— Advanced driver assistance system (ADAS) research indicates the systems have a long way to go before vehicles actively and routinely avoid obstacles and crashes.
And unfortunately, the latest ADAS research conducted by AAA Automotive Engineering supports conclusions reached in prior research studies.
AAA found vehicles with an active driving assistance system failed to consistently avoid crashes with another car or bicycle during 15 test runs.
The ADAS research was conducted by using a 2021 Subaru Forester with its “EyeSight” system, a 2021 Hyundai Santa Fe with “Highway Driving Assist” and a 2020 Tesla Model 3 with “Autopilot.”
According to researchers, a head-on collision occurred during all 15 test runs for an oncoming vehicle within the travel lane, and only "one test vehicle significantly reduced speed before a crash on each run."
And for a cyclist crossing the travel lane of the test vehicle, a collision occurred five times out of 15 test runs.
However, there were no collisions during 15 test runs for a slow lead vehicle moving in the same direction in the lane ahead, and the same results were found for a cyclist traveling in the same direction in the lane ahead of the test vehicle.
Engineers did find the vehicles performed as expected during closed-course testing for "routine situations," such as approaching a slowing moving vehicle or bicyclist from behind.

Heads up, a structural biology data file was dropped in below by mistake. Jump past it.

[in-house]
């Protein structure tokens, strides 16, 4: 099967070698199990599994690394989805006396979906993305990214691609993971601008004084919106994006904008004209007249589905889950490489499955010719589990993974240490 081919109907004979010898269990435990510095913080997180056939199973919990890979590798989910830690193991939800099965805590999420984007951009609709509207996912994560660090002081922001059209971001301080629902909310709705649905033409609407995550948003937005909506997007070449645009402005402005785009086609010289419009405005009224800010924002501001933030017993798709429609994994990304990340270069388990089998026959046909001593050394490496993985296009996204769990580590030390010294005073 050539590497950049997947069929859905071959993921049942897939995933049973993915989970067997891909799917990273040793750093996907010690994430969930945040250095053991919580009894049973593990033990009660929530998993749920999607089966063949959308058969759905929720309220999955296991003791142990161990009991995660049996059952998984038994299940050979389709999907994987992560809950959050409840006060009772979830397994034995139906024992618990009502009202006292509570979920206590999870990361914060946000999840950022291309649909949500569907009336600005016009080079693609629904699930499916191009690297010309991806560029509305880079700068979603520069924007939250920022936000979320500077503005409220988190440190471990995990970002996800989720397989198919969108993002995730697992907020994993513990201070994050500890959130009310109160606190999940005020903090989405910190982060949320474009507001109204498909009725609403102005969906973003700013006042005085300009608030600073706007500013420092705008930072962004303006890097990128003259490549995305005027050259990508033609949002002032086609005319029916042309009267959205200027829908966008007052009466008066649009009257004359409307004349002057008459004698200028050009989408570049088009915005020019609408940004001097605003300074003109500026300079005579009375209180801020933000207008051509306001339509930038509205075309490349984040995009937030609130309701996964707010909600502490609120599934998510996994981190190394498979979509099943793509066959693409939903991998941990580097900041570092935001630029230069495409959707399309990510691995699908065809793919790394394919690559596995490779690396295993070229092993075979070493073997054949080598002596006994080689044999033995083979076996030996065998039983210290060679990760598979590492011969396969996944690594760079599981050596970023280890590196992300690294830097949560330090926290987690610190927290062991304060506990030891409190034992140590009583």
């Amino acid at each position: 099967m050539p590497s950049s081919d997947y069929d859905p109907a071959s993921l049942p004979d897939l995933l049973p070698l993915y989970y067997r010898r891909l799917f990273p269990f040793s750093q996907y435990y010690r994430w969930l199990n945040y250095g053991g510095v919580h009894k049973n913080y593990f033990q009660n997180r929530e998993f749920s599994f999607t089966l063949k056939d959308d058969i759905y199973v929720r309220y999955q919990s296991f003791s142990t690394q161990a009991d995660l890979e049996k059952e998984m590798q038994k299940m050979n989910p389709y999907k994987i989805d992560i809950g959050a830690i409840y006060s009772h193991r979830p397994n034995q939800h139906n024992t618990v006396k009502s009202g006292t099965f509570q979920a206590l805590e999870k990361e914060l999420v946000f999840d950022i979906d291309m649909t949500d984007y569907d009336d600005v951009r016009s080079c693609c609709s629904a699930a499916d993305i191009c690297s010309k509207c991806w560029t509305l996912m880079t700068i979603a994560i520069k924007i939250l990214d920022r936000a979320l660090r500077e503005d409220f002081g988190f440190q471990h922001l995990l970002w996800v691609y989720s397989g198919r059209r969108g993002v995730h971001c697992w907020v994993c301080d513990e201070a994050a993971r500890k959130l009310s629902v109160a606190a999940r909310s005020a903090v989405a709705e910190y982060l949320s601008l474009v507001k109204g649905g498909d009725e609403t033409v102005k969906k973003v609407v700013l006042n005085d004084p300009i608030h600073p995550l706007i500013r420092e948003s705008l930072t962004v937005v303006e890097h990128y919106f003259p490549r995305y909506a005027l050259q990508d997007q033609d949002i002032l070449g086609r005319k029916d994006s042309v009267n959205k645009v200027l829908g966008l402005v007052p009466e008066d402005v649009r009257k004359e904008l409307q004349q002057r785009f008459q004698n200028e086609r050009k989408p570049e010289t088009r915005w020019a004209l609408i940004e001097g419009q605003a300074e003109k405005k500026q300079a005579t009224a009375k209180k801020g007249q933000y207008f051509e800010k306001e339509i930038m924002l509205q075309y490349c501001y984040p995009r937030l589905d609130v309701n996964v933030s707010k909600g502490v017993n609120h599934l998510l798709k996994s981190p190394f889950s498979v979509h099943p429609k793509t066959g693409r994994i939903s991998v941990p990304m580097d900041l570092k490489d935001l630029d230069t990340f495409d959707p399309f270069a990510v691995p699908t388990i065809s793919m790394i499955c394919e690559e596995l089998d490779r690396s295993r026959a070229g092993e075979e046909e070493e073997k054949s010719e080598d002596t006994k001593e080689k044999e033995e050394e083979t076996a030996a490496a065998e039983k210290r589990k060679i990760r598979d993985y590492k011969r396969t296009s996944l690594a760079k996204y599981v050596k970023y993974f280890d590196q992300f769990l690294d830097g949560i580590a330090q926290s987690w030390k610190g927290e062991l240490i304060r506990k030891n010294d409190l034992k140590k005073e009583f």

"However, all test vehicles collided with either the simulated passenger car or the adult cyclist multiple times during 'edge-case' testing, like a car approaching head-on or a bicyclist crossing directly in front of the test car. This reinforces recent AAA research calling for direct driver monitoring systems with camera-based technology to be integrated into active driving assistance systems." — AAA Automotive Engineering
Full testing and vehicle information for the advanced driver assistance system research can be downloaded here (PDF).
Drivers Still Scared of Self-Driving Cars
In separate research from the organization, consumers are more concerned with improving driver assistance systems (77%) than they are with automakers designing self-driving vehicles (18%).
AAA researchers found the majority of consumers simply don't trust autonomous vehicles, matching the results of previous research. In one situation where a vehicle is transporting children or loved ones, about 85% say they wouldn't be comfortable if the vehicle was driverless.
And according to researchers, they found a "troubling belief" when 12% of consumers said they believed they could currently purchase a full self-driving car, while another 53% said they didn't know if it was possible to purchase one.